The Recovery Ally training event is hosted to give Gonzaga students a better understanding of substance use disorders, recovery, recognizing and supporting those in need, how to be an ally and on-campus resources. This 90-minute training is offered once a month and gives students the ability to view recovery and addiction through a social justice lens. 

“It’s starting a conversation about what recovery is and how to support people in recovery,” said James Hiers, a case manager for the Center for Cura Personalis (CCP). 

Recovery is the process of change individuals take to improve their health and wellness and fight their substance use disorder (SUD). GU’s Collegiate Recovery Program, OUR House, provides the resources for a recovery-positive community to thrive, and a physical space where students can connect through similar experiences and a desire to stop or reduce their use of substances or harmful behaviors. 

Sydney Cheifetz, health educator from the Office of Health Promotion, is a coordinator for GU's Collegiate Recovery Program (CRP).

“The developmental stage of early adulthood puts college-aged people at a greater risk for developing a substance use disorder,” Cheifetz said. 

The Recovery Ally training aims to change that. A recovery ally is someone who strives to create recovery-positive environments and to help eliminate the injustices faced by people in or seeking recovery. 

“Being trained in recovery allyship is a powerful way to show care and respect for your peers and community,” Cheifetz said.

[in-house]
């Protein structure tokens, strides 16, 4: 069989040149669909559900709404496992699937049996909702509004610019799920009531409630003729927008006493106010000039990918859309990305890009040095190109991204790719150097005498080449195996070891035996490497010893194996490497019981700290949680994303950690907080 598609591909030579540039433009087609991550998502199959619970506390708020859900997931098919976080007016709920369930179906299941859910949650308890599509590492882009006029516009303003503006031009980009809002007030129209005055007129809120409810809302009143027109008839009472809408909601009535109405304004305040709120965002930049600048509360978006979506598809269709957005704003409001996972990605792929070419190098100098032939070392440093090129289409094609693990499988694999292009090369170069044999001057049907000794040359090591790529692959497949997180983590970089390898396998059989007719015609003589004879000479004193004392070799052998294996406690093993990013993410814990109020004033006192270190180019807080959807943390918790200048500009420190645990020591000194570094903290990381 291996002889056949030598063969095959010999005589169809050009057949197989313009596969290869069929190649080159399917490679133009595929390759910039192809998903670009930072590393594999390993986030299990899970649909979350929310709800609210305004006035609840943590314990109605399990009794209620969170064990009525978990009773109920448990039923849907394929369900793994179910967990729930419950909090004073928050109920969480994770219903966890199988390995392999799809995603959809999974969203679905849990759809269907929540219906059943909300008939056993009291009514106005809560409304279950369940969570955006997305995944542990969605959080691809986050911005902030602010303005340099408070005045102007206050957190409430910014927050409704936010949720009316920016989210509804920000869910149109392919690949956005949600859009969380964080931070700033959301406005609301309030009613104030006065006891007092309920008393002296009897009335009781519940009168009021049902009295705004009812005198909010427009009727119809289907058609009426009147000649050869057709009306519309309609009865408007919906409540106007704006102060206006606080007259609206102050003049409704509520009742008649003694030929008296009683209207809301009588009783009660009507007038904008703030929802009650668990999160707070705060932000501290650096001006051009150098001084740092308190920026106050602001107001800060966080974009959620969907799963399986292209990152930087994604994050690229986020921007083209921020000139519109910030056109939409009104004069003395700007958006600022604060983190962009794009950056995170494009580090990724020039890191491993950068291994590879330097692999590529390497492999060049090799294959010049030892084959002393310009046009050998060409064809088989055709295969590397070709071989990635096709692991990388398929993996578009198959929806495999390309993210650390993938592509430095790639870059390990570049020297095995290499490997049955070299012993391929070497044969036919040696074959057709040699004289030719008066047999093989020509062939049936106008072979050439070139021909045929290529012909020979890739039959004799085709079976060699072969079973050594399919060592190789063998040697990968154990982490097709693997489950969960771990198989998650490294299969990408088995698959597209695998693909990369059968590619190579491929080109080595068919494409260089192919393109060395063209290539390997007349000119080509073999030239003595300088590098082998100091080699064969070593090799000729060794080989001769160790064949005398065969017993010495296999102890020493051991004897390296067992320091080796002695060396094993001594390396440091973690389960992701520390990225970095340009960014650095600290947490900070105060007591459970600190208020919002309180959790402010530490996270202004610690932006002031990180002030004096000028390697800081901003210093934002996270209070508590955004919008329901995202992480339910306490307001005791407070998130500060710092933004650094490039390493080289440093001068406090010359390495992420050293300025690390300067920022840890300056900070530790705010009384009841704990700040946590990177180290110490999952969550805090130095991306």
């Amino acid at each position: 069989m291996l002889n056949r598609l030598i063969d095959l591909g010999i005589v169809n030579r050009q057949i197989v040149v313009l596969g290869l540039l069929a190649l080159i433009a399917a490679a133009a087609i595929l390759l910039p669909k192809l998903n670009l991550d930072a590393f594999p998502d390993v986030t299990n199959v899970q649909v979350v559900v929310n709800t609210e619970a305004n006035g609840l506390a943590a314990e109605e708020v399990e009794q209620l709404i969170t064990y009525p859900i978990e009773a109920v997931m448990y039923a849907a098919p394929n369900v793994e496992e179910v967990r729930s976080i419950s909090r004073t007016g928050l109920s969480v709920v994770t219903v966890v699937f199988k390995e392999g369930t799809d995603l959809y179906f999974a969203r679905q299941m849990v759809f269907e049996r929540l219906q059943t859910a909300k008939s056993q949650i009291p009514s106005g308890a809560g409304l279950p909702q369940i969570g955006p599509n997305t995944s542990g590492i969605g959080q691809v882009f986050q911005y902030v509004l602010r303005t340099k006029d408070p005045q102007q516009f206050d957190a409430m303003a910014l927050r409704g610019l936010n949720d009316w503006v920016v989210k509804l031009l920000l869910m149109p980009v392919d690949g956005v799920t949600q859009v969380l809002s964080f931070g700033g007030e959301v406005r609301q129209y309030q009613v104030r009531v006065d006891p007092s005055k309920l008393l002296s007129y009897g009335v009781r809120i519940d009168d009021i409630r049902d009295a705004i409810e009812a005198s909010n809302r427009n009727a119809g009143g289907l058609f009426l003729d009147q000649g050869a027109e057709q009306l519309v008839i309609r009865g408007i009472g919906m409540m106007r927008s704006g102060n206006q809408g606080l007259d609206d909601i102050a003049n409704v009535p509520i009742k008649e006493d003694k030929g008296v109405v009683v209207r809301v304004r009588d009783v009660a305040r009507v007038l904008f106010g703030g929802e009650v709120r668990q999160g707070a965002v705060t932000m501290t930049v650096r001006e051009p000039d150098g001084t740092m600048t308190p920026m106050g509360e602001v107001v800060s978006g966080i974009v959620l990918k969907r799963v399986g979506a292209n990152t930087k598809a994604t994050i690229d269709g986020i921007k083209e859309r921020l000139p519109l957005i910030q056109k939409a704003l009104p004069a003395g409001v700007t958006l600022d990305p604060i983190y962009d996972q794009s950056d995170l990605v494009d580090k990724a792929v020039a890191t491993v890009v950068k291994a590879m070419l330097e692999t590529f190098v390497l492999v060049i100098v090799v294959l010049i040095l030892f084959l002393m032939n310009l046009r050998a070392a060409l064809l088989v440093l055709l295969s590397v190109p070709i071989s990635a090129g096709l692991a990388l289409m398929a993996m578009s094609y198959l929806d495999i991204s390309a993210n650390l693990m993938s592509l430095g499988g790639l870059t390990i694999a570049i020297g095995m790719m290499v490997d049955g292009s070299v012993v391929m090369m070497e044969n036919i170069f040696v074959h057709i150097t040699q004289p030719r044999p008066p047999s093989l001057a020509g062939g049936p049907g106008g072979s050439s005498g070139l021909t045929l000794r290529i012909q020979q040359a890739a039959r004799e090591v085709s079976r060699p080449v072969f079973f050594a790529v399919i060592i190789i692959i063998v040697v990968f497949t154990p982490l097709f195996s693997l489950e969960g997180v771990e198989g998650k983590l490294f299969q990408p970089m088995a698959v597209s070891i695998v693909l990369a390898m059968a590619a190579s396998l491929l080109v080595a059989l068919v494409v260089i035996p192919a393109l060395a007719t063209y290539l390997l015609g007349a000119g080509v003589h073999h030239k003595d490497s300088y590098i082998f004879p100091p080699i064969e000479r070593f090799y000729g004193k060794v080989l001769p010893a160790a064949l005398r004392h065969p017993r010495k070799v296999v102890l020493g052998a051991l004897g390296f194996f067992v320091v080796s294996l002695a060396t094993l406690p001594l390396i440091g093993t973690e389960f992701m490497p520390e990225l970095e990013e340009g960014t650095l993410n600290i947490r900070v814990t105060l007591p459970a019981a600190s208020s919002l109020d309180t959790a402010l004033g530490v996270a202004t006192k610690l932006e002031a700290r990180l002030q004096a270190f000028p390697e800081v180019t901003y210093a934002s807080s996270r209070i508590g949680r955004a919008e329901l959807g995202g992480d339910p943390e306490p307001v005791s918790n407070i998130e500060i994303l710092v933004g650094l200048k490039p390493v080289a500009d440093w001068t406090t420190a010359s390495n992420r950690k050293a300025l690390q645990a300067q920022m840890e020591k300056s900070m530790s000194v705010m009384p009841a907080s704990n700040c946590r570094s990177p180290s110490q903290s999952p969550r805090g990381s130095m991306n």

The training covers listening non-judgmentally, how to use recovery-positive language, being knowledgeable about and sharing resources and other methods to support people in their recovery process. It aims to end the stigma surrounding recovery on-campus and foster an environment where students in recovery feel accepted and supported by their peers. 

“There is a stigma around recovery generally, and the ways that substance use is normalized on college campuses, and this training is a good first step to addressing that,” Hiers said. 

The training also helps those to think less about addictions such as eating disorders, video games, technology, sex and porn and co-dependency. OUR House is a space on campus for students with any kind of addiction to seek help.

Creating a recovery-ready campus is one of the long-term goals of the CRP. A recovery-ready campus is one without a stigma surrounding SUDs that does not glorify or normalize substance use, but instead offers help to those in need. 

If you are interested in attending this monthly training, the training dates and how to RSVP are advertised in Morning Mail. 

To connect with recovery support and on-campus resources, OUR House hosts weekly drop-in hours for students curious about recovery and harm reduction. Spring semester drop-in hours are Tuesdays from 11 a.m. - noon and Thursdays from 3:30 p.m. - 4:30 p.m. 

Weekly all-recovery meetings are spaces for students to talk about what’s going on in their lives and anything that might benefit their recovery. These meetings are hosted Mondays from 11 a.m. -noon and Fridays from 1 p.m. -2 p.m. 

These events are hosted in-person at 1211 N. Cincinnati St. or via Zoom. Email to receive the Zoom link. Face coverings and physical distancing are required while in OUR House. 

Sydney Fluker is a staff writer. Follow her on Twitter: @sydneymfluker.

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